Maria Isabelle holds her phone closely to her ear and listens intently. She is playing a recently-recorded voice memo of her five-year-old son Nathan singing from the back seat of the family car.
Though she tries, she cannot make out the language he is singing in.
“He was singing this but loud, loud, loud, loud for more than three minutes,” her excitement in recounting the story is palpable.
Nathan is diagnosed with Autism Spectrum Disorder. His family is bilingual. When Maria Isabelle shared the recording with a therapist, they confirmed the song had a structure, of verse and chorus, and Nathan sang it consistently – only in his own language.
For Maria Isabelle, Nathan’s singing was a major milestone. She credits this musical awakening in part to his participation in Little Swallows music classes at the Dahlia Campus for Health and Well-Being Sewall Preschool.
Maria Isabelle explains this in Nathan’s classroom at Dahlia one recent spring morning while Nathan sat at a desk a few feet away, absorbed in a drawing.
Nathan started reading at a very early age. At 19 months she says she took him to a neurologist who gave him a book, “and he read the whole book.”
Stunned by his ability to read while still so young, appointments with more doctors were scheduled. Nathan, according to his mother, only does what he wants to do when he wants to do it. When asked to read for the doctors he refused.
“When they left,” Maria Isabelle says, “he started reading again.”
The story is representative of how Nathan sometimes handles social situations – he withdraws or even shuts down.
Which makes what happens during the Little Swallows classes at Dahlia all the more encouraging.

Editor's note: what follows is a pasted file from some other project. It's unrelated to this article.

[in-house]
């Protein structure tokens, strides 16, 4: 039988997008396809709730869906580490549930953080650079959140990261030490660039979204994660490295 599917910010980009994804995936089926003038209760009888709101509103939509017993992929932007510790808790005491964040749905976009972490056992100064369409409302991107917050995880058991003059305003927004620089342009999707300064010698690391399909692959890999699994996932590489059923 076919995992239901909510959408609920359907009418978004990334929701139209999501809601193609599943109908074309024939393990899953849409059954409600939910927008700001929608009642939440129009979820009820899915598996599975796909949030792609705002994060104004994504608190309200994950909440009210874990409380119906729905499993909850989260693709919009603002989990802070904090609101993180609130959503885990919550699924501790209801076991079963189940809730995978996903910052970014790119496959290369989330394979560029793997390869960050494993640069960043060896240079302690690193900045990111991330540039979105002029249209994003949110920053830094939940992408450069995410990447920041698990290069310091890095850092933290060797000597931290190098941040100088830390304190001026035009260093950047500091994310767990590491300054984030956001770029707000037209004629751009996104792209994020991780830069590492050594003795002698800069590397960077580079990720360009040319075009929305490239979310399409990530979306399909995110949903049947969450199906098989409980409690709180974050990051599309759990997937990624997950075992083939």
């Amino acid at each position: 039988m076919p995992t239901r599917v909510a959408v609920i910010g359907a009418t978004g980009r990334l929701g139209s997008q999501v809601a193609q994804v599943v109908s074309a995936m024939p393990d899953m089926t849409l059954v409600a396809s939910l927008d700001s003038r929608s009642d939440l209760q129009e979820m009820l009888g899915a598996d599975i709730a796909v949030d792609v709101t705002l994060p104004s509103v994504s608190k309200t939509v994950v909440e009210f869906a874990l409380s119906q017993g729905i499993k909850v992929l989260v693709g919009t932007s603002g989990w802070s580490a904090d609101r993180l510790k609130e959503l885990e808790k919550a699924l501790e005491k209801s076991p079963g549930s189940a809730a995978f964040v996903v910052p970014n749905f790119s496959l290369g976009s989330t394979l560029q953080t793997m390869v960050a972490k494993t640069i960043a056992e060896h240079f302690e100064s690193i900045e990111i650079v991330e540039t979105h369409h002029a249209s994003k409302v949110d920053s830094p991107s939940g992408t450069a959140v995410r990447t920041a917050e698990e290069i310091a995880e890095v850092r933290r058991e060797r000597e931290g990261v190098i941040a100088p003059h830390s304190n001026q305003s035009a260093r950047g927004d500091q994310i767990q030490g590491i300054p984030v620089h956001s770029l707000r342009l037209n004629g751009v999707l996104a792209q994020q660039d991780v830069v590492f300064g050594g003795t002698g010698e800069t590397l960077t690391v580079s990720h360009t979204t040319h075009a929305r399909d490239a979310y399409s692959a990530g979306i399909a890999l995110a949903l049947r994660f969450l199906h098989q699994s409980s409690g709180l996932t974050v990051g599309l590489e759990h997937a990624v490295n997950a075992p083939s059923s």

The Dahlia Campus for Health & Well-Being is described as “the result of a strong partnership between the Mental Health Center of Denver and the Northeast Park Hill community, understanding that those in the community are the ones who know best how to improve their health and well-being.”
Among its programs are early childhood education classes. Dahlia partners with Swallow Hill to bring Little Swallows early childhood education music classes to its classrooms. The general music education classes are part of Swallow Hill’s rapidly expanding community outreach programs. In 2018 our grant-funded, weekly Little Swallows classes reached 1,200 preschool-aged kids in 19 schools in the metro area, up from 65 kids at one school in 2017.
Board-Certified Music Therapist Eric Feldman teaches the Little Swallows classes at Dahlia.
“Many of the students I see through Swallow Hill have a variety of needs,” Eric says. “There are emotional-behavioral needs as well as children on the Autism spectrum.”
“I aim for my classes to provide musical exercises with clear structure that guide each child towards success,” he elaborates. “My experience and training as a therapist helps me in designing the exercises as well as attending to each student’s response.”
On this morning, Nathan’s classroom is abuzz with anticipation for “Mr. Wolf’s” music class. The emotions range from joy and excitement, to curiosity and apprehension.
With the aid of the classroom staff, Eric gathers the class into a circle. He begins by going around the room and singing “Hello my name is…”
Each child sings their name when it’s their turn. Then Eric sings back “Today I’m feeling…” and each child responds with two thumbs up, two thumbs down, or one thumb up and down. It’s a refreshing display of emotional honesty, and some kids put two thumbs down even as they smile or giggle, suggesting that not all emotions are easily captured.